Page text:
Conditional discharge for Limavady nurse Emma King caught on camera stealing painkillers from Causeway Hospital to feed addiction
A staff nurse who was addicted to painkillers because she was depressed was aware a surveillance camera was fitted in a hospital medication room but "didn't care" as she had to satisfy her craving for the tablets, a court heard on Thursday.
Emma King (36), of Ballyclose Street, Limavady, but whose address was given previously as Lyttlesdale, Garvagh, had pleaded guilty to the theft of 982 Co-codamol tablets and other medication from the Causeway Hospital in Coleraine where she worked.
She admitted two charges of theft as an employee and a judge previously said it was a "breach of trust" case.
The defendant took the Co-codamol tablets - used for pain relief - worth £80 from the Causeway Hospital between June 15 and September 11 last year.
During the same period King also took a quantity of Gabapentin Medreich of unknown value from the hospital.
It is used to treat epilepsy and as pain relief.
References handed into the court for the defendant included one from one of the Queen's representatives in Northern Ireland, broadcaster Helen Mark, who is Deputy Lieutenant of County Londonderry and is a neighbour of King's family.
At Coleraine Magistrates Court a prosecutor said staff made a complaint to police that King was suspected of theft while on duty in a rehabilitation ward
During a "frank and emotional" police interview King admitted she took the tablets and was addicted to them as she suffers from depression.
The court heard she had been working on all occasions when medication was taken and tablets were found during a search of her property.
She told police she was aware a camera had been installed in the medications room but because of her addiction she "didn't care".
The court heard she had a previous caution for a similar matter and on this occasion she had made full admissions and co-operated with police.
The prosecutor said King had been suspended from her job and reported to the nursing authorities.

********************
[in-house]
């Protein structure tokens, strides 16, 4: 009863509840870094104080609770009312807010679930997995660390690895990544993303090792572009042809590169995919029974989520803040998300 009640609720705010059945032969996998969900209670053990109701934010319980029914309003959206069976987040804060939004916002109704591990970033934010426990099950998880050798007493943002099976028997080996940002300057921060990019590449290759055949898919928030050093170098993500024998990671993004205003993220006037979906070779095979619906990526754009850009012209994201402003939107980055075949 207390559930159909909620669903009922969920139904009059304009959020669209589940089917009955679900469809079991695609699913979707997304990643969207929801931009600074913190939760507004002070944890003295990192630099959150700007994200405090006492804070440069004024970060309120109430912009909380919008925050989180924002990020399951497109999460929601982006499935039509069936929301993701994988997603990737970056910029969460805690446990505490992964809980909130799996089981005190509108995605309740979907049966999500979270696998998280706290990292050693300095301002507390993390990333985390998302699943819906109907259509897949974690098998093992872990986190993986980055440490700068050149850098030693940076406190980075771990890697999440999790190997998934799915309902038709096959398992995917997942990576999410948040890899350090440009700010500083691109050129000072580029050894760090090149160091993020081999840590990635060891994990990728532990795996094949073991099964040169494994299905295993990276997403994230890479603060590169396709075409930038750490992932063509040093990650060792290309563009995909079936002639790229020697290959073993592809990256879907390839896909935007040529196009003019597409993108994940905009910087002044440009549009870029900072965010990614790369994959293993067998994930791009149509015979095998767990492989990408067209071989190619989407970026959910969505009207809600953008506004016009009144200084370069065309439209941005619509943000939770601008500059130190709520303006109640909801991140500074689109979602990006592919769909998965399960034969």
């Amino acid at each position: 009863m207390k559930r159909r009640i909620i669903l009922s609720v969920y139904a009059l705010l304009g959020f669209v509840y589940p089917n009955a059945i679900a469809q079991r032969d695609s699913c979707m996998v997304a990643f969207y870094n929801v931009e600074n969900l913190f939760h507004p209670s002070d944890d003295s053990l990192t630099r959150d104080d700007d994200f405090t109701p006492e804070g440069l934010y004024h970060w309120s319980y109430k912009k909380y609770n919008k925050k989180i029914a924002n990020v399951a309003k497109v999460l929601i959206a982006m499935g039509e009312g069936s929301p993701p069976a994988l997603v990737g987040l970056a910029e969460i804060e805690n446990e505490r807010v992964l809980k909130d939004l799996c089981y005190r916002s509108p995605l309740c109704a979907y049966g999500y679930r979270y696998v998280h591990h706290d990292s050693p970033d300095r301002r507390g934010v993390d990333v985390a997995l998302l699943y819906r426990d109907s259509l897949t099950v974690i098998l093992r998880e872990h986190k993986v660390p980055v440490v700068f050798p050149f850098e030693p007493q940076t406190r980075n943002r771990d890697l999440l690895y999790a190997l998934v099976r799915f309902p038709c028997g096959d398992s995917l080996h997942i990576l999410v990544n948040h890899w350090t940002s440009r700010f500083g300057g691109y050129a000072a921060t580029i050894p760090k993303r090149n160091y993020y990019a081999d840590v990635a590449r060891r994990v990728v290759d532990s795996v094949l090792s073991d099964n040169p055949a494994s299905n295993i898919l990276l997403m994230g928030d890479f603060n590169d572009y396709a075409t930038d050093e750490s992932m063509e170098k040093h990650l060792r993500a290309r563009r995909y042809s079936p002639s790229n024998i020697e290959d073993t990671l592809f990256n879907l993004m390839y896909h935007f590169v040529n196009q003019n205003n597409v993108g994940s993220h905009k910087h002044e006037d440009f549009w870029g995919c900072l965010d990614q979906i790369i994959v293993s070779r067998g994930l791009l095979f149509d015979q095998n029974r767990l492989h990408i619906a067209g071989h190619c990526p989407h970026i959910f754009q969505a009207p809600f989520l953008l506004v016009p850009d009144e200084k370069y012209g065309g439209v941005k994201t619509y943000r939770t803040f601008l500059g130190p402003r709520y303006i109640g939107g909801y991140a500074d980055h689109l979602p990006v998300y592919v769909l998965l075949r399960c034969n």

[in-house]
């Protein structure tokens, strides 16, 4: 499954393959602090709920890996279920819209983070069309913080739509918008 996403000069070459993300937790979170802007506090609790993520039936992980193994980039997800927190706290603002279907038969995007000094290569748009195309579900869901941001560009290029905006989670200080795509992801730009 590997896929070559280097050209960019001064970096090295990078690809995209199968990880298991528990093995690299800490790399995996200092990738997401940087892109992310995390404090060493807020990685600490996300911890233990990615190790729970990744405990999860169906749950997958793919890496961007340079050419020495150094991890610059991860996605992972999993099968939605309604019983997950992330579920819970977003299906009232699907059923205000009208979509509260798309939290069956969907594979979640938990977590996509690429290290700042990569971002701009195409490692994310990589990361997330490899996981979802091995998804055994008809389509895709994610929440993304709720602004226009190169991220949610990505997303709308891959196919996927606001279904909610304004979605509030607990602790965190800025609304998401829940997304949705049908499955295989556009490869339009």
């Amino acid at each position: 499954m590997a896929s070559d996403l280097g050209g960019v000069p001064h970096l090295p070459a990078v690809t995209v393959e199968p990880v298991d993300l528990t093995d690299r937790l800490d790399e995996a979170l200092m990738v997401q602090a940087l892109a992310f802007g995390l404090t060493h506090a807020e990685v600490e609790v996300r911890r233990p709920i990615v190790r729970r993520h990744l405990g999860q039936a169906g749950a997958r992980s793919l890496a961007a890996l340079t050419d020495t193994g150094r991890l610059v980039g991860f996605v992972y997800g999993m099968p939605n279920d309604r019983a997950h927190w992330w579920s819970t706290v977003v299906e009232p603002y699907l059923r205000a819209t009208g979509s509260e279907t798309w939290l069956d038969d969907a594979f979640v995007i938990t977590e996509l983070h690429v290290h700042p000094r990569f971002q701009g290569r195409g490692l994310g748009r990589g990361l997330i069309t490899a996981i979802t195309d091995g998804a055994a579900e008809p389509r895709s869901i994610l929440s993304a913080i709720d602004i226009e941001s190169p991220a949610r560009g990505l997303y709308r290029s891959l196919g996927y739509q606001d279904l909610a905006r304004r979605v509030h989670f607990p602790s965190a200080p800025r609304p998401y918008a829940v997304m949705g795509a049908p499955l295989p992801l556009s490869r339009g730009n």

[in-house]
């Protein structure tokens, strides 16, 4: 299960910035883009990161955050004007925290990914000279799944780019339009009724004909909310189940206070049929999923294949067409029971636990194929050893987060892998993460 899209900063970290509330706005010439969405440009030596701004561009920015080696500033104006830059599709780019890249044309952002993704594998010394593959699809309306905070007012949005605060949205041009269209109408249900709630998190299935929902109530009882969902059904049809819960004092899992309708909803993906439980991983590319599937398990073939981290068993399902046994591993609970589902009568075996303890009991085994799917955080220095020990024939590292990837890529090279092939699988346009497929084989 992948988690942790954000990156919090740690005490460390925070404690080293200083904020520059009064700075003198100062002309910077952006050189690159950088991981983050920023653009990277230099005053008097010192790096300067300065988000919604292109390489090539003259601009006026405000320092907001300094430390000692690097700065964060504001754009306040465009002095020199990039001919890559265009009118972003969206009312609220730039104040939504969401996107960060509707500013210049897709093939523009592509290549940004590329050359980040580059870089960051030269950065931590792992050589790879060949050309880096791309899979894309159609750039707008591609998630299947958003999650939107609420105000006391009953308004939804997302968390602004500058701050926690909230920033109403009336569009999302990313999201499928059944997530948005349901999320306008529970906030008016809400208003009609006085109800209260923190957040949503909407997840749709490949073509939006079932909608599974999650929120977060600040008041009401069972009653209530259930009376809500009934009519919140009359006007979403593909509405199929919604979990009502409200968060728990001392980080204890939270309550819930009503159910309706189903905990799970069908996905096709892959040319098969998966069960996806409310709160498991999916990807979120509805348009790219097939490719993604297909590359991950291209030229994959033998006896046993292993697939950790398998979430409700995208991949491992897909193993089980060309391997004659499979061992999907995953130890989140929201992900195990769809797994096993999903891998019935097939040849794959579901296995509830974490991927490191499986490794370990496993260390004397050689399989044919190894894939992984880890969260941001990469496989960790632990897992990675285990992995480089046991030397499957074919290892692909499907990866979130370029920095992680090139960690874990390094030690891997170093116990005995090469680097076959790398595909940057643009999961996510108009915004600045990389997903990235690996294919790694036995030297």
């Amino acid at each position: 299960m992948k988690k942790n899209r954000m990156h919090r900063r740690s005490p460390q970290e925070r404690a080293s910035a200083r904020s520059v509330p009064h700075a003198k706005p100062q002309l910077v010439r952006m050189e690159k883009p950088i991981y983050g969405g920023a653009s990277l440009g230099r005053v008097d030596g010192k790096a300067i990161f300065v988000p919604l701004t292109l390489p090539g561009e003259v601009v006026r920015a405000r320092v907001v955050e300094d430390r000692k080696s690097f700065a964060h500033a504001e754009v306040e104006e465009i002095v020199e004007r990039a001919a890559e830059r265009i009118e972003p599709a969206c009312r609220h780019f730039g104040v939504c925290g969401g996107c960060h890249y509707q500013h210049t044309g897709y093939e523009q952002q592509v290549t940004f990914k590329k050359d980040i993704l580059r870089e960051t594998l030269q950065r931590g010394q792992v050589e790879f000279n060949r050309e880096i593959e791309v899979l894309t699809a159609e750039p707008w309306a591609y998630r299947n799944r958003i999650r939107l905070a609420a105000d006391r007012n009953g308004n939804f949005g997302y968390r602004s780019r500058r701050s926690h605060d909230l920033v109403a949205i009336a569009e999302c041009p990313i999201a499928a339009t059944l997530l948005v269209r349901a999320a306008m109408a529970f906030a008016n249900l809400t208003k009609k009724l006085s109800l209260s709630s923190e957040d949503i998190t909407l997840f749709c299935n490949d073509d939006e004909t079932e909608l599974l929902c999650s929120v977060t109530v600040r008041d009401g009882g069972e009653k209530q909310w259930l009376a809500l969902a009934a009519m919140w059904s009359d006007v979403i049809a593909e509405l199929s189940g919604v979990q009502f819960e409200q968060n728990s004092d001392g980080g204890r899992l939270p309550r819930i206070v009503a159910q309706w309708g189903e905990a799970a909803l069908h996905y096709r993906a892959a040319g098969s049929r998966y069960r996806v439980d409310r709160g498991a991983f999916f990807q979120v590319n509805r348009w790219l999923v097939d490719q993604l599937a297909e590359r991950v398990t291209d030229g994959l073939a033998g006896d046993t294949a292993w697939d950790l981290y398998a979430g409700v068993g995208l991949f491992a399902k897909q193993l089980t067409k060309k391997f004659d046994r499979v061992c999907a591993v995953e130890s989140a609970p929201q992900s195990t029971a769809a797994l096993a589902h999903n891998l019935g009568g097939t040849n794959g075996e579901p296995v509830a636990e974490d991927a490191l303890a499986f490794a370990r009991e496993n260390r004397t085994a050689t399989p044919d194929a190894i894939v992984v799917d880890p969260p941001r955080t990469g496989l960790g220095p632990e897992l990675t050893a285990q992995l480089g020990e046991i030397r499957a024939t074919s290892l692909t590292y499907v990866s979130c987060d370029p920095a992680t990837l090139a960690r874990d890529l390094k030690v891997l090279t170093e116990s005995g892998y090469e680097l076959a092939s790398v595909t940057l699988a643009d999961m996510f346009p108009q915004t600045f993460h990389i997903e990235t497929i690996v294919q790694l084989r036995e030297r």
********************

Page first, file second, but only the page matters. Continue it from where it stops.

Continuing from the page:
Defence solicitor Fergus McIntosh said a pre-sentence report gave a detailed insight into what happened to Mrs King and her family over the past 10 years. The court was told her late mother had also been a nurse.
Four references were handed into the court including the one from Mrs Mark.
Mr McIntosh said the defendant came from a highly respected family in the Limavady area and family members were in court to support her.
He said she has lost her job, marriage and home and asked what greater penalty a court could impose.
The solicitor said King has addressed her addiction issues and is never likely to be back before a court.
He said justice should be tempered with compassion and asked for a conditional discharge.
District Judge Chris Holmes said the references spoke well of King's character and the devastating effect the offending had on her.
However, he said the public demands the highest standard of behaviour from people who are working in important positions of trust.
He said King clearly had a significant addiction problem which was recognised by her employers and was working under CCTV surveillance.
The judge said he suspected there had been a degree of "turning a blind eye" because people felt sorry for her and said he was not saying that as a criticism of anyone.
He said he agreed King had been punished enough as he told her there was "really no way back" into nursing for her.
The judge handed down a one-year conditional discharge and ordered her to pay £80 compensation to the hospital.
Mr McIntosh said the money had already been lodged with him.
by nevin farrell